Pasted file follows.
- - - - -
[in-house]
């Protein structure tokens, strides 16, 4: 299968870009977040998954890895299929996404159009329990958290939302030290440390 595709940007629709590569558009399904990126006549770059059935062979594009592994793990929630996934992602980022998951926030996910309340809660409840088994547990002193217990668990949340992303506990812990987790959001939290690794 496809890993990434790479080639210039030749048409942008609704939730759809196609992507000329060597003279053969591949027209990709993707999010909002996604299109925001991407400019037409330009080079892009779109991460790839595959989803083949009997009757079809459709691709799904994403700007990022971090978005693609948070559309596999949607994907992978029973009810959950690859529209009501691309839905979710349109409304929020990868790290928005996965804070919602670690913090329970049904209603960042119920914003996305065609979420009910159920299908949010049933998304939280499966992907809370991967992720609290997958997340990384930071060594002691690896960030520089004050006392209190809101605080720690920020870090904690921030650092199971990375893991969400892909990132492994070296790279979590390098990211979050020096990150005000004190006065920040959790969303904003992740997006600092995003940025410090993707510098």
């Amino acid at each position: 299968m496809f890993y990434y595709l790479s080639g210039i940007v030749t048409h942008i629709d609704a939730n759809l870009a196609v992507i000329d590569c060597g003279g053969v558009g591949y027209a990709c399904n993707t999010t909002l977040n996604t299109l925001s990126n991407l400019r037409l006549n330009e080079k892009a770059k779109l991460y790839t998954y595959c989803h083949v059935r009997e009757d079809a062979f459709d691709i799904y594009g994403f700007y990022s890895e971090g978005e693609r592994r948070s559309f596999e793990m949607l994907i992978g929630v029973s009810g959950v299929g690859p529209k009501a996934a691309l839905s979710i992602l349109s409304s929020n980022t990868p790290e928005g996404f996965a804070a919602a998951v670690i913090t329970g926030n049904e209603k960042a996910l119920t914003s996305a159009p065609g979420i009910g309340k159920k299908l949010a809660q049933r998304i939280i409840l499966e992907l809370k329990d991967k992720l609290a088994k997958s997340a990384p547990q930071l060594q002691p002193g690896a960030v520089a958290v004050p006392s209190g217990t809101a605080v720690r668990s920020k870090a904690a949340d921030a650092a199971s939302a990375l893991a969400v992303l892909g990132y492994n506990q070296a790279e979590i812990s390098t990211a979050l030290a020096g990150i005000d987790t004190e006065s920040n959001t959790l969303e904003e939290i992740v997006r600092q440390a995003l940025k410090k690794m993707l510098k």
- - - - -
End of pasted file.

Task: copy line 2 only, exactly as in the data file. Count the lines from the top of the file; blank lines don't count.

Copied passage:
């Protein structure tokens, strides 16, 4: 299968870009977040998954890895299929996404159009329990958290939302030290440390 595709940007629709590569558009399904990126006549770059059935062979594009592994793990929630996934992602980022998951926030996910309340809660409840088994547990002193217990668990949340992303506990812990987790959001939290690794 496809890993990434790479080639210039030749048409942008609704939730759809196609992507000329060597003279053969591949027209990709993707999010909002996604299109925001991407400019037409330009080079892009779109991460790839595959989803083949009997009757079809459709691709799904994403700007990022971090978005693609948070559309596999949607994907992978029973009810959950690859529209009501691309839905979710349109409304929020990868790290928005996965804070919602670690913090329970049904209603960042119920914003996305065609979420009910159920299908949010049933998304939280499966992907809370991967992720609290997958997340990384930071060594002691690896960030520089004050006392209190809101605080720690920020870090904690921030650092199971990375893991969400892909990132492994070296790279979590390098990211979050020096990150005000004190006065920040959790969303904003992740997006600092995003940025410090993707510098």